Analytics also helps uncover areas of the buyer’s journey that could be simplified or improved. Where are your clients struggling? Are there ways you can simplify your product or make the check-out process easier?

Messaging and Media

Data analysis can determine where marketers choose to display messages for particular consumers. This has become especially important because of the sheer number of  channels. In addition to traditional marketing channels such as print, television and broadcast, marketers must also know which digital channels and social media networks consumers prefer. Analytics answers these key questions:  What media should you be booking? Which are driving the most sales? What message is resonating with your audience?

Competition

How does your marketing efforts compare with your competition? How can you close that gap if there is one? Are there opportunities your competitors are capitalizing on that you may have missed?

Predict Future Results

If you have a thorough understanding of why a campaign worked, you’ll be able to apply that knowledge to future campaigns for increased ROI.

The Challenges of Analyzing Data

While marketing analytics are critical to successful campaigns, the analysis process poses key  challenges because of the immense quantity of data marketers are now able to attain. This means that marketers must determine how to best organize the data into a digestible format to derive actionable insights.

Some of the biggest marketing analytics challenges faced today are:

  • Data Quantity: Big data emerged during the digital age, enabling marketing teams to record every consumer click, impression and view. However this quantity of data is irrelevant if it cannot be structured and analyzed for insights that allow for in-campaign optimizations. This has left marketers grappling with how to best organize data to evaluate its meaning. In fact, research shows that experienced data scientists spend the majority of their time wrangling and formatting data, rather than conducting analysis.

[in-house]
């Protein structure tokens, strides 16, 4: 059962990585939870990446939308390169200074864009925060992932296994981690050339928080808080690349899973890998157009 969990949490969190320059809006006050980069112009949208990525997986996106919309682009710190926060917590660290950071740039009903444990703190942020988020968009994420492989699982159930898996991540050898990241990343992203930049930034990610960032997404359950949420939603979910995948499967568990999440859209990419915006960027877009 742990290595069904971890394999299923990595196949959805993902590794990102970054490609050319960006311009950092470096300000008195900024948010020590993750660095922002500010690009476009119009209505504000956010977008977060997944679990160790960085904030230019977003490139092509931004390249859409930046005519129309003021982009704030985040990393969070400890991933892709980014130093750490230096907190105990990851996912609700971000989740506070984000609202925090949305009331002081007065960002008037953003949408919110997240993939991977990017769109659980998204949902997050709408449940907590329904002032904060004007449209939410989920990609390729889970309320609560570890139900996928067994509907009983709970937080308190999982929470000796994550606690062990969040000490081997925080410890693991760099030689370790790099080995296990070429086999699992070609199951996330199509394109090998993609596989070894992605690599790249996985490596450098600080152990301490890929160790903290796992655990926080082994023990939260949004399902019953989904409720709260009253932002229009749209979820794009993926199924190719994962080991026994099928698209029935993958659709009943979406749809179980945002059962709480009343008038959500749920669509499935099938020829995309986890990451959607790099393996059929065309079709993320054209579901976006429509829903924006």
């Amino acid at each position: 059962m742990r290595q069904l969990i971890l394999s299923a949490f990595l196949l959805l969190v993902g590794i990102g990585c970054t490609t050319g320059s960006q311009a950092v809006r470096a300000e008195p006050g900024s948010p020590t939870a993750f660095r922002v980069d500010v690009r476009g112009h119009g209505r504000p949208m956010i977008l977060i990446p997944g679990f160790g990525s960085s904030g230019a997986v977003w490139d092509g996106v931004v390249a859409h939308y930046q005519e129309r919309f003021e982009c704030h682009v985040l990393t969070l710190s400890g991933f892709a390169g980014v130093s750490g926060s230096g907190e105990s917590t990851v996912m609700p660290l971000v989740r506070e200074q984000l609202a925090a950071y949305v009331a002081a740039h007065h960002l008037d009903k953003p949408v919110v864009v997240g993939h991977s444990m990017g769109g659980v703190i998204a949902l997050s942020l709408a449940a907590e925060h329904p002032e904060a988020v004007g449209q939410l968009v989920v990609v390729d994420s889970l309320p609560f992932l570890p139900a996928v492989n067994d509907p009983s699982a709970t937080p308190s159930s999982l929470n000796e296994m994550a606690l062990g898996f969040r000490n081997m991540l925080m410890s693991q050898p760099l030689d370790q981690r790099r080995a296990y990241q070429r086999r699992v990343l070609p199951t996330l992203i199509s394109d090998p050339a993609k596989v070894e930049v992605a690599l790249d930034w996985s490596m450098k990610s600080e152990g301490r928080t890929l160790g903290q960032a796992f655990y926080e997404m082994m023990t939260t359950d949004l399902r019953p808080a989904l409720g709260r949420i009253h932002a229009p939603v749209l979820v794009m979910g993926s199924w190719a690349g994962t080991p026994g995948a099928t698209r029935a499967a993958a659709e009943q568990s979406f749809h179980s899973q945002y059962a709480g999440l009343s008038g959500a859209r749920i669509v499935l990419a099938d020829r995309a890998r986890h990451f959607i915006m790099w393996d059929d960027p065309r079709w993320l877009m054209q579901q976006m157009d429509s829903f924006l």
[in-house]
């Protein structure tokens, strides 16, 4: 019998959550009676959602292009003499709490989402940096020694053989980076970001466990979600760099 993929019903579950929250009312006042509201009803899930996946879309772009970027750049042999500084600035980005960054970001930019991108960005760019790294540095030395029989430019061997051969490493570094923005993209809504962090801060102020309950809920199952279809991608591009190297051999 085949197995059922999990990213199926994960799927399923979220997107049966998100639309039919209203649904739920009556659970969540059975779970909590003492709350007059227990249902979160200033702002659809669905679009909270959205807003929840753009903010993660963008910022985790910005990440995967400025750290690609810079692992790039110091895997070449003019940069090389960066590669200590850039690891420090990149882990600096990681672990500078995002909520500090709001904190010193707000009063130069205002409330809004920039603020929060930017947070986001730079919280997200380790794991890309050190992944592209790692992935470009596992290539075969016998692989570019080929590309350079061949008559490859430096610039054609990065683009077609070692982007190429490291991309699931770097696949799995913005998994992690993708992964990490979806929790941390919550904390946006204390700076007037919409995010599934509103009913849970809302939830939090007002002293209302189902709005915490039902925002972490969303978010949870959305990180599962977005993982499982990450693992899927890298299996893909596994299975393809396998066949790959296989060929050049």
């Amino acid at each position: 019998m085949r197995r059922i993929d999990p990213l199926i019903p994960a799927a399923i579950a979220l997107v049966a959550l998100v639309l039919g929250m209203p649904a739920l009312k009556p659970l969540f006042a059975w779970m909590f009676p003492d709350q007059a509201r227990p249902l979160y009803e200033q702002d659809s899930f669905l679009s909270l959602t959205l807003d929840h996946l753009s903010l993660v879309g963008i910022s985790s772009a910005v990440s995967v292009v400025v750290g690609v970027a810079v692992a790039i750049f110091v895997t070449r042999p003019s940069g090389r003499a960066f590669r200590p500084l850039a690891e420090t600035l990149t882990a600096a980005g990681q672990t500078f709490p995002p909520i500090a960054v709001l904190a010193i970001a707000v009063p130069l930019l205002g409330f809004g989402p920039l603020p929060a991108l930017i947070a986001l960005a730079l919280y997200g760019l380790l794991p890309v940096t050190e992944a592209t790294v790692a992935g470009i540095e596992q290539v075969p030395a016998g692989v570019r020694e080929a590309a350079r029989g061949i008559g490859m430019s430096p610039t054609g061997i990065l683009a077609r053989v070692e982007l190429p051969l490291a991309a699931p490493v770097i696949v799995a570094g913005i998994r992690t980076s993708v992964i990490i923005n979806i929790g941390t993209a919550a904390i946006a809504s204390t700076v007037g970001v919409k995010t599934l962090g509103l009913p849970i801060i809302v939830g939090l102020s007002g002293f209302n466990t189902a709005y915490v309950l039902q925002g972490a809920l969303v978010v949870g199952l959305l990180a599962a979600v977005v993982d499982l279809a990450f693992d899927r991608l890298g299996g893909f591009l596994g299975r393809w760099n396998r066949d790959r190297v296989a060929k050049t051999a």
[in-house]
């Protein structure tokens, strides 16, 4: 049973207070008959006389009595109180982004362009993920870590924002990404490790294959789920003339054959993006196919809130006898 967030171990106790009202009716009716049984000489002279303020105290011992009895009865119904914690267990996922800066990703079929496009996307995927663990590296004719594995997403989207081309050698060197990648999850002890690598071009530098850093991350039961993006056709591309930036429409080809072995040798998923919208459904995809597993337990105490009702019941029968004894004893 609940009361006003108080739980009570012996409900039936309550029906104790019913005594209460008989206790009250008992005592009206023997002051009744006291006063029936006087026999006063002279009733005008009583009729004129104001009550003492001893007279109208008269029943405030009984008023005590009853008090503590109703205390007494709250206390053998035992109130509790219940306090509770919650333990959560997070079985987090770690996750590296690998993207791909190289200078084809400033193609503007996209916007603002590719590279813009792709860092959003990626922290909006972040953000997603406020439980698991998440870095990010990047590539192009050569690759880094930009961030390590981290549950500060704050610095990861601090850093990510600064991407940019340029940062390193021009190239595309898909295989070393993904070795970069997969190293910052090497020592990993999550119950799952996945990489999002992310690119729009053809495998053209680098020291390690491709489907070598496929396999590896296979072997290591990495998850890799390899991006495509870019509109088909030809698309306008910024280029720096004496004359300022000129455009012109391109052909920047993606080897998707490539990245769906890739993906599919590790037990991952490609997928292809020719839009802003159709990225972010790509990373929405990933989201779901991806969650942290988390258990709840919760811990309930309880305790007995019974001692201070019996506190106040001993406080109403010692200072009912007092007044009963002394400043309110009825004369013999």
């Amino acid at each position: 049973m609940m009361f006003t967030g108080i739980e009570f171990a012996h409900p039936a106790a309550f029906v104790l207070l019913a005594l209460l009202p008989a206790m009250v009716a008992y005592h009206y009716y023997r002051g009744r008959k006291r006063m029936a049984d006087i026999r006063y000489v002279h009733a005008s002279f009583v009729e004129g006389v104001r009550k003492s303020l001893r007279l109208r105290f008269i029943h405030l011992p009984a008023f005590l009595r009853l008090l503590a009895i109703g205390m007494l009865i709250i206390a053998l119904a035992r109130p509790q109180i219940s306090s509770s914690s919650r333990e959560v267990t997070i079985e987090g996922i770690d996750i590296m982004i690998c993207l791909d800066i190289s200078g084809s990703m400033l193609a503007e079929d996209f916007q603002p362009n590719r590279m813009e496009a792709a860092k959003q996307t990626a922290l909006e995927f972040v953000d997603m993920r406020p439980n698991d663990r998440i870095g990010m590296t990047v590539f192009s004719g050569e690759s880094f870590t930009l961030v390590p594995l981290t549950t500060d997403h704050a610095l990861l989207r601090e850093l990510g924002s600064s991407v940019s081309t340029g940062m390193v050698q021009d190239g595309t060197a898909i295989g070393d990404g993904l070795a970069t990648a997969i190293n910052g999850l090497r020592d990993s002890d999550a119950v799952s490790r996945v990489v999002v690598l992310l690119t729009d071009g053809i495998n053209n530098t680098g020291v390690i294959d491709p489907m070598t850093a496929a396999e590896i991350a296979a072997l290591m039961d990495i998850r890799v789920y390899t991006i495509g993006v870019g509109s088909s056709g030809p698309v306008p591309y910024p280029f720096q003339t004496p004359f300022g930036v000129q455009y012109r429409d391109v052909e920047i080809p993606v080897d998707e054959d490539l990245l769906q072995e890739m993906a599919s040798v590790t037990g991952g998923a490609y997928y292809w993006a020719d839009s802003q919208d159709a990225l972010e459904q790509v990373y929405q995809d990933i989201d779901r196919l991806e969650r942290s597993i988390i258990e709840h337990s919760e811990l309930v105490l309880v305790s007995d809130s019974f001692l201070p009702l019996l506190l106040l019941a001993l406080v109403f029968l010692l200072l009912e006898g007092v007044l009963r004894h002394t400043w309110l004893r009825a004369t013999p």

• Lack of Data Scientists: Even if companies have access to the right data, many don’t have access to right people. In fact, according to a survey by The CMO, only 1.9% of companies believe they have the right people to fully leverage marketing analytics.
  • Selecting Attribution Models: Determining the model that provides the right insights can be tricky. For example, media mix modeling and multi-touch attribution offer entirely different insights – aggregate campaign-focused data and person-level consumer data respectively. The models that marketers choose will dictate the types of insights they receive. Engagement analysis across so many channels can create confusion when it’s time to choose the right model.
  • Correlating Data: In this same vein, because marketers are collecting data from so many different sources, they must find a way to normalize it to make it comparable. It’s especially challenging comparing online and offline engagements, as they are typically measured by different attribution models. This is where unified marketing measurement and marketing analytics platforms demonstrate true value, organizing data from disparate sources. 

What is a Marketing Analytics Software Used For?

Marketing analytics software combats these challenges by collecting, organizing and correlating valuable data quickly, allowing marketers to make real-time campaign optimizations.

Modern marketing platforms are valuable for the speed at which they can store and process massive amounts of data. One of the major drawbacks of having access to so much data is that marketers cannot possibly parse through it all in time to make real-time optimizations. That’s where the processing power of advanced analytics platforms comes into play, enabling marketers to adjust creative or ad placement as needed before the campaign ends, enhancing potential ROI.